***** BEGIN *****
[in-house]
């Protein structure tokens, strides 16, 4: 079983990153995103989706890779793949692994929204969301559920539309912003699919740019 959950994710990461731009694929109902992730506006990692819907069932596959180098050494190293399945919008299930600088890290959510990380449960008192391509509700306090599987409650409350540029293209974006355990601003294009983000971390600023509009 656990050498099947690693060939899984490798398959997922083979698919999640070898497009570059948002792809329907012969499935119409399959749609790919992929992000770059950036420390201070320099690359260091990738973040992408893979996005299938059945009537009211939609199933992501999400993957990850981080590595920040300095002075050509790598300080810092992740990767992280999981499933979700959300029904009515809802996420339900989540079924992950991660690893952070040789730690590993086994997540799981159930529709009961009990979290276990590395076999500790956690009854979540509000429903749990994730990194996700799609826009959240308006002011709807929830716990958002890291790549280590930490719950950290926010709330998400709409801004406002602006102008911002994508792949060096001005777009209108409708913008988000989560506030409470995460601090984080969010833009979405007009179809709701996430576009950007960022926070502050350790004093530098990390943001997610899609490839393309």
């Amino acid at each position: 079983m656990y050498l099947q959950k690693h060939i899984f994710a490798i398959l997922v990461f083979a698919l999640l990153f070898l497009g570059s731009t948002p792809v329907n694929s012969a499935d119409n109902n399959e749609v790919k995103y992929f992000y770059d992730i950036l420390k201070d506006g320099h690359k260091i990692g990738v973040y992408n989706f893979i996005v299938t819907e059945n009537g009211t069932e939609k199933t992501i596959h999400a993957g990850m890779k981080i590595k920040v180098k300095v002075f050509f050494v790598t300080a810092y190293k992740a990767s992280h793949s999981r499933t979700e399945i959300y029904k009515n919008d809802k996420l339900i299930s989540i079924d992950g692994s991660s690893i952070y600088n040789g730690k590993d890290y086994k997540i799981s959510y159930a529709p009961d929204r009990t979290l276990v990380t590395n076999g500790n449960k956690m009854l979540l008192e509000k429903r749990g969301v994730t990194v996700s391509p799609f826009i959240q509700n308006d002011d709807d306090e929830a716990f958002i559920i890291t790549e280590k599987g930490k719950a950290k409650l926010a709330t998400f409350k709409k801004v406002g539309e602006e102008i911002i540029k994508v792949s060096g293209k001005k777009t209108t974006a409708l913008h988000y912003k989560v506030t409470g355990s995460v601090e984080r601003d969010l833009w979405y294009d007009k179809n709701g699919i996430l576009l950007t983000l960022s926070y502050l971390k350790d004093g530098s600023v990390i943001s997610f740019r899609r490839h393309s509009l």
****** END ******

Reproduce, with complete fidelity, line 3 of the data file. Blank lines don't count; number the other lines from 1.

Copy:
């Amino acid at each position: 079983m656990y050498l099947q959950k690693h060939i899984f994710a490798i398959l997922v990461f083979a698919l999640l990153f070898l497009g570059s731009t948002p792809v329907n694929s012969a499935d119409n109902n399959e749609v790919k995103y992929f992000y770059d992730i950036l420390k201070d506006g320099h690359k260091i990692g990738v973040y992408n989706f893979i996005v299938t819907e059945n009537g009211t069932e939609k199933t992501i596959h999400a993957g990850m890779k981080i590595k920040v180098k300095v002075f050509f050494v790598t300080a810092y190293k992740a990767s992280h793949s999981r499933t979700e399945i959300y029904k009515n919008d809802k996420l339900i299930s989540i079924d992950g692994s991660s690893i952070y600088n040789g730690k590993d890290y086994k997540i799981s959510y159930a529709p009961d929204r009990t979290l276990v990380t590395n076999g500790n449960k956690m009854l979540l008192e509000k429903r749990g969301v994730t990194v996700s391509p799609f826009i959240q509700n308006d002011d709807d306090e929830a716990f958002i559920i890291t790549e280590k599987g930490k719950a950290k409650l926010a709330t998400f409350k709409k801004v406002g539309e602006e102008i911002i540029k994508v792949s060096g293209k001005k777009t209108t974006a409708l913008h988000y912003k989560v506030t409470g355990s995460v601090e984080r601003d969010l833009w979405y294009d007009k179809n709701g699919i996430l576009l950007t983000l960022s926070y502050l971390k350790d004093g530098s600023v990390i943001s997610f740019r899609r490839h393309s509009l």